Pick Class A fire-rated roof coverings like fiberglass singles or steel, clay or concrete tiles. Class B materials like wood shakes and asphalt shingles are less resistant to fire but can be chemically treated for better protection. Keep your roof and gutters clear of debris that could act as extra fuel. This would include patio covers, fences, eaves, verandas, decks, porches, awnings, or other structural attachments. Even when properly maintained these things can act as wicks, catching burning embers and spreading fire directly to your primary structure. Metal flashing or concrete bases can help keep those structures from contact with embers. Never, ever store combustible materials in sheds or under or on top of decks.

Building Interiors – Be sure to keep your crawlspace entries, vents and windows up to code, preventing embers and ash from getting inside. Upgrading to dual paned windows can help keep fire outside, as single pane glass can shatter under the heat of a fire and allow them inside.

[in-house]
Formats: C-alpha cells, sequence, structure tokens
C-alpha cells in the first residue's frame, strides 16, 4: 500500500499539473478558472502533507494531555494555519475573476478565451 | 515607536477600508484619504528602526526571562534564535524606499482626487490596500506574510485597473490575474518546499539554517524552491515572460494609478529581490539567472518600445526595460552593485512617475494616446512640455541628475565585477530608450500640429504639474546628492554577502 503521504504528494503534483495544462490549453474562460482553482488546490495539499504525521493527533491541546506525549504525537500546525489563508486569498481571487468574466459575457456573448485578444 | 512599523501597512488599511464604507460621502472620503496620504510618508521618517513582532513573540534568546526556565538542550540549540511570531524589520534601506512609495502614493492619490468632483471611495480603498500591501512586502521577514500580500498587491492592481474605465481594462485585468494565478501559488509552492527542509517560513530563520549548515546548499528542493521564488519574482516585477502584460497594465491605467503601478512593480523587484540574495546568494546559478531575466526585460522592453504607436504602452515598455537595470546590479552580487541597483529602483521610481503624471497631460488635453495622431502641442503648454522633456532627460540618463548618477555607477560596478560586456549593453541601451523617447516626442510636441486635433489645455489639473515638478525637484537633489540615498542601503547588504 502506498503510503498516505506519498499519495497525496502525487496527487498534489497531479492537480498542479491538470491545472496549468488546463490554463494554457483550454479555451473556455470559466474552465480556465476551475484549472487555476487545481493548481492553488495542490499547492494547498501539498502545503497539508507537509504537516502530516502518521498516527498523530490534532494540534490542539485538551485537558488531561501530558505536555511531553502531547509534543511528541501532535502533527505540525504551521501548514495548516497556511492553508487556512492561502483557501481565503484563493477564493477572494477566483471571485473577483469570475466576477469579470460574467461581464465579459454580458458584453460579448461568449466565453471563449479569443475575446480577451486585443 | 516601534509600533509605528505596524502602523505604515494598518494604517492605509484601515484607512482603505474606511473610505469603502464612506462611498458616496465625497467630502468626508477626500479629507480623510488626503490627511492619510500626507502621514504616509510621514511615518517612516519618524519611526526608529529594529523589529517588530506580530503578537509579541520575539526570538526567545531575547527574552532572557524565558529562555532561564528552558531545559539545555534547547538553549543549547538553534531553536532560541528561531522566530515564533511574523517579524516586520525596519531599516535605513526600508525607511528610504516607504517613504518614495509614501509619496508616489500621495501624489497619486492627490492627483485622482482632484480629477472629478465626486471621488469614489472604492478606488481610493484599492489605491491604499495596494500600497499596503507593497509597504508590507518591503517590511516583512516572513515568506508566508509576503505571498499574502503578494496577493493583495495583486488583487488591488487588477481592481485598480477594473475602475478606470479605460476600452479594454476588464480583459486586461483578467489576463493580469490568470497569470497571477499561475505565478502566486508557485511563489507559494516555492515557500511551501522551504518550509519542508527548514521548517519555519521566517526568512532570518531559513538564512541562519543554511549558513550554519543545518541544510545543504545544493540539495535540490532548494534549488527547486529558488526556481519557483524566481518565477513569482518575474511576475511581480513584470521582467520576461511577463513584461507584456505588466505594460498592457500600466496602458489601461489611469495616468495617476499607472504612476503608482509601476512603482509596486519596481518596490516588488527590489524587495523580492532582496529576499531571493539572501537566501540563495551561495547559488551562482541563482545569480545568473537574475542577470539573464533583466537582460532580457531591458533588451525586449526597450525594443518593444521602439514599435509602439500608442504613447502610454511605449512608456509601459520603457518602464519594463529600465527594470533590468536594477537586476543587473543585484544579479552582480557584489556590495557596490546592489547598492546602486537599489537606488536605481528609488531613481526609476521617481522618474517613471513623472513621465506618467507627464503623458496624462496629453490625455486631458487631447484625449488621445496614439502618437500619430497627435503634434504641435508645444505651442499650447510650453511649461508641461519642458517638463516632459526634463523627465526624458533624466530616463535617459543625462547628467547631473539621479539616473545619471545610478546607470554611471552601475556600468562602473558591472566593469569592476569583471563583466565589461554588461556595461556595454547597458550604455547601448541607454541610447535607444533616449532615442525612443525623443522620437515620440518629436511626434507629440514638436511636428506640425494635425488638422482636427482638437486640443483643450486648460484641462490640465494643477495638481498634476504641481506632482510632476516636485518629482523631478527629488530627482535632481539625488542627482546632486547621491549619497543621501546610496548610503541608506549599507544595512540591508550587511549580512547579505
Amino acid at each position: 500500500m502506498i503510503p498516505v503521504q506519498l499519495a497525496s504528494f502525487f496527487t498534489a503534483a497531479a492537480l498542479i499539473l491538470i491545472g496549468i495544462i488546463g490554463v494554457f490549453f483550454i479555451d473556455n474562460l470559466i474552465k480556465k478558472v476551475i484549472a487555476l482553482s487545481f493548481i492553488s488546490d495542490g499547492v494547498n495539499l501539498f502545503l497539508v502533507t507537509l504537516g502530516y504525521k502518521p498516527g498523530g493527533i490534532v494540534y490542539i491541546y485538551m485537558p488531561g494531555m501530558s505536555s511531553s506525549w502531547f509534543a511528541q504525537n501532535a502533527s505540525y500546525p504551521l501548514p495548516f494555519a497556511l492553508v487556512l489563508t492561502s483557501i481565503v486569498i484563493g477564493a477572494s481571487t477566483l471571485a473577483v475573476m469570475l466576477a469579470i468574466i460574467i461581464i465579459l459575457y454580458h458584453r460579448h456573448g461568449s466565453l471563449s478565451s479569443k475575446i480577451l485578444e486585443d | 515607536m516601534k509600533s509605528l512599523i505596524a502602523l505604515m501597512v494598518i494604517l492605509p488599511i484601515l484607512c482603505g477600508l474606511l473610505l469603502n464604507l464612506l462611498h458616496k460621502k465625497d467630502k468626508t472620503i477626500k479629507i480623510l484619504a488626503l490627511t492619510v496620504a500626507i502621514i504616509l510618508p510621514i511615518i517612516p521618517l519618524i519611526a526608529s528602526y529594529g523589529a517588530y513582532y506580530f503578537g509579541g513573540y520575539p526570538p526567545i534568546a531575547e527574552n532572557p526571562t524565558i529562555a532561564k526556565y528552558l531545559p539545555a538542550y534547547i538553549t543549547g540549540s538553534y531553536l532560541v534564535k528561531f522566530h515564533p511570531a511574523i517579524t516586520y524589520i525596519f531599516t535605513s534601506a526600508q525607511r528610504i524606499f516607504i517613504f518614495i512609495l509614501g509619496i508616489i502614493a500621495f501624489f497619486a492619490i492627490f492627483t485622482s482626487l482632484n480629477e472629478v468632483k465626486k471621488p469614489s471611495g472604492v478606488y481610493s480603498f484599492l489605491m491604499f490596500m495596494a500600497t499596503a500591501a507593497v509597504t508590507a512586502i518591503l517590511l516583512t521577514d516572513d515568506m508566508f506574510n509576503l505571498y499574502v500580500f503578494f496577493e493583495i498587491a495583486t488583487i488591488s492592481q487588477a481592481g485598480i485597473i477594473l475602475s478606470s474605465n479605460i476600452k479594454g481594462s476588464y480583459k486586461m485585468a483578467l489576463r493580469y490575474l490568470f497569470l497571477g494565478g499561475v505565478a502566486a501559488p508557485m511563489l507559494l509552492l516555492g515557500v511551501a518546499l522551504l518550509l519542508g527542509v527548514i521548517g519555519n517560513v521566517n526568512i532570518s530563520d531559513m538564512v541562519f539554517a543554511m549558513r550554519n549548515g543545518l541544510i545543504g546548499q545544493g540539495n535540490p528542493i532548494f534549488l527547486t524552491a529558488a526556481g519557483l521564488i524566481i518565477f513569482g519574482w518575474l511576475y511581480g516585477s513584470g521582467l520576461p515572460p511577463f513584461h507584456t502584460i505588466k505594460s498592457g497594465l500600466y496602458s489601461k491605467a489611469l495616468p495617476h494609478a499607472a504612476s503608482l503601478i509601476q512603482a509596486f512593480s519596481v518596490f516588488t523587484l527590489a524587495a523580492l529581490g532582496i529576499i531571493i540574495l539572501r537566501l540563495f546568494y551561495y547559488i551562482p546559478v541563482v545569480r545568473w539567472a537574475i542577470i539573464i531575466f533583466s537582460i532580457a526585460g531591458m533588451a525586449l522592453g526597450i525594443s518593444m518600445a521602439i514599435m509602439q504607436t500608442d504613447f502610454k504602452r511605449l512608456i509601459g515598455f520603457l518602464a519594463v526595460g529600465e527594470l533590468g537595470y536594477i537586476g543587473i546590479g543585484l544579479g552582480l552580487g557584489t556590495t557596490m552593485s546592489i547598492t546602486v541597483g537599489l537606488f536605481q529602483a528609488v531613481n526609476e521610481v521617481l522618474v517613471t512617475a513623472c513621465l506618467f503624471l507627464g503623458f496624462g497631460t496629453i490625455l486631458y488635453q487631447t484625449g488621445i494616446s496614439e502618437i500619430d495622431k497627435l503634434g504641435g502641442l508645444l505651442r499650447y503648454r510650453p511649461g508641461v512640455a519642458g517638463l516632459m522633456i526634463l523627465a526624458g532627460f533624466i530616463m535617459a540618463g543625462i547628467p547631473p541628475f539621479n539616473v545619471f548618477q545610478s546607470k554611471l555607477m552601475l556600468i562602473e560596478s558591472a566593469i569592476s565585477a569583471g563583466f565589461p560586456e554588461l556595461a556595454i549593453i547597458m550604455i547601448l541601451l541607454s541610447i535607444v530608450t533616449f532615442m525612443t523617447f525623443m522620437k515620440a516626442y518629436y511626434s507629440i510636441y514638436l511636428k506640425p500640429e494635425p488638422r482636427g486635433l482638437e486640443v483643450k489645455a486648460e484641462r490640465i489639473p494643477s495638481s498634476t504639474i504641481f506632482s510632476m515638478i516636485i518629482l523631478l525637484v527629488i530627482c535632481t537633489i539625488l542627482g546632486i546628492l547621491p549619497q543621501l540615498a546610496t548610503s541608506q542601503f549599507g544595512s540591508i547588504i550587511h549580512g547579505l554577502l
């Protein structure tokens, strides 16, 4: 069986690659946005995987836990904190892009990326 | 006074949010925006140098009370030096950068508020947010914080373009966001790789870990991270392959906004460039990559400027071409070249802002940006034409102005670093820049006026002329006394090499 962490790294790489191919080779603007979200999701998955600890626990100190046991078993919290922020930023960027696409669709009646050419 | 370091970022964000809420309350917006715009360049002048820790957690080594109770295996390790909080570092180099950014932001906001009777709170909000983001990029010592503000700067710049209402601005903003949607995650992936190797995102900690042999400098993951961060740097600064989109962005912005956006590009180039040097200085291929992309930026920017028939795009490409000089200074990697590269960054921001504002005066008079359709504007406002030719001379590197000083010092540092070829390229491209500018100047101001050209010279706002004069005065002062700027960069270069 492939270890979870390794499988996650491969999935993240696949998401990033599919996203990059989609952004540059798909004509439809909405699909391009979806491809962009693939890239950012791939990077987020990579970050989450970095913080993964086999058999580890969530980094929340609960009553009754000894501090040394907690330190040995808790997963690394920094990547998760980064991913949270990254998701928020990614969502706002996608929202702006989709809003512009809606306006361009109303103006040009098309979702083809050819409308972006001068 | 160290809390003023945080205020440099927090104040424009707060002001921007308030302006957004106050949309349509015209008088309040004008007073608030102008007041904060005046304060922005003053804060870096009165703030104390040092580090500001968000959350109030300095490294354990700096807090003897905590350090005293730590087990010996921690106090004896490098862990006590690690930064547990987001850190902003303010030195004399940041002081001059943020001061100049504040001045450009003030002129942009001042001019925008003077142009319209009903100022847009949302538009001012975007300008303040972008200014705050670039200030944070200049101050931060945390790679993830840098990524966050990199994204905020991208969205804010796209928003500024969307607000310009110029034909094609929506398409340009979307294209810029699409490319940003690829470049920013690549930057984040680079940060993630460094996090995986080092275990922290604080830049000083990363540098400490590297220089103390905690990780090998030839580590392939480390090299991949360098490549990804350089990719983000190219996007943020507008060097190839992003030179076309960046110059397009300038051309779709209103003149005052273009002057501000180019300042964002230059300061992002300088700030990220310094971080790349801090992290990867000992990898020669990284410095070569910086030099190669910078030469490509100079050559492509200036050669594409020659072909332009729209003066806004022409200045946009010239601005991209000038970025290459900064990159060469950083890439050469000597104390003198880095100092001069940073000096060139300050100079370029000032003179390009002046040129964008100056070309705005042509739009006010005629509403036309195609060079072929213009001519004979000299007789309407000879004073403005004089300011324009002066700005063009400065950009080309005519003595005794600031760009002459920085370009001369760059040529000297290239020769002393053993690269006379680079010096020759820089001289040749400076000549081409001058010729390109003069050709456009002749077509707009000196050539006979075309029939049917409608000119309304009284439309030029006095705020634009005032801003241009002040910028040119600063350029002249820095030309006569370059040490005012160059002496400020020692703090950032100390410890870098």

______________________________________________________________________________

You can find more information about wildfire preparedness from these valuable sources, which we used to write this article:

Find lots of useful information about protecting your home or business from the Insurance Institute for Business and Home Safety: http://www.disastersafety.org

Pick and maintain your plants and trees using Colorado State University’s Extension on FireWise Plant Materials: http://www.ext.colostate.edu/pubs/natres/06305.html

Get disasters reporting information and frequent updates at the Incident Information System: http://www.inciweb.org/

Look up wildfire, drought and weather outlooks and trend information at the National Interagency Coordination Center: http://www.predictiveservices.nifc.gov/predictive.htm

Both comments and trackbacks are currently closed.